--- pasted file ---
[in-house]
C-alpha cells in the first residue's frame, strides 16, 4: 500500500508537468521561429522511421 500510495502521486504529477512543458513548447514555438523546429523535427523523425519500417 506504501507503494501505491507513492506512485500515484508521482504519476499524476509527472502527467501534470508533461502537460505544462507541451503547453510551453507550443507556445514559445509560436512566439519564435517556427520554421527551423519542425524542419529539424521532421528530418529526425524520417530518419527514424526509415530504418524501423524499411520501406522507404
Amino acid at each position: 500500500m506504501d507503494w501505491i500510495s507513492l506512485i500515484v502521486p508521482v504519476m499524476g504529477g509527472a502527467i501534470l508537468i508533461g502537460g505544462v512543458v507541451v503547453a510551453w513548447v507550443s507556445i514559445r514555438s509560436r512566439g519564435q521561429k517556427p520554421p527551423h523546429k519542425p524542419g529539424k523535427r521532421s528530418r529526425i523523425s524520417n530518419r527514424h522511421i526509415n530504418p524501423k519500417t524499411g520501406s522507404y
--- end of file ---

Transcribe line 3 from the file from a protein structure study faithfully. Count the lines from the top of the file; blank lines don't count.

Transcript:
Amino acid at each position: 500500500m506504501d507503494w501505491i500510495s507513492l506512485i500515484v502521486p508521482v504519476m499524476g504529477g509527472a502527467i501534470l508537468i508533461g502537460g505544462v512543458v507541451v503547453a510551453w513548447v507550443s507556445i514559445r514555438s509560436r512566439g519564435q521561429k517556427p520554421p527551423h523546429k519542425p524542419g529539424k523535427r521532421s528530418r529526425i523523425s524520417n530518419r527514424h522511421i526509415n530504418p524501423k519500417t524499411g520501406s522507404y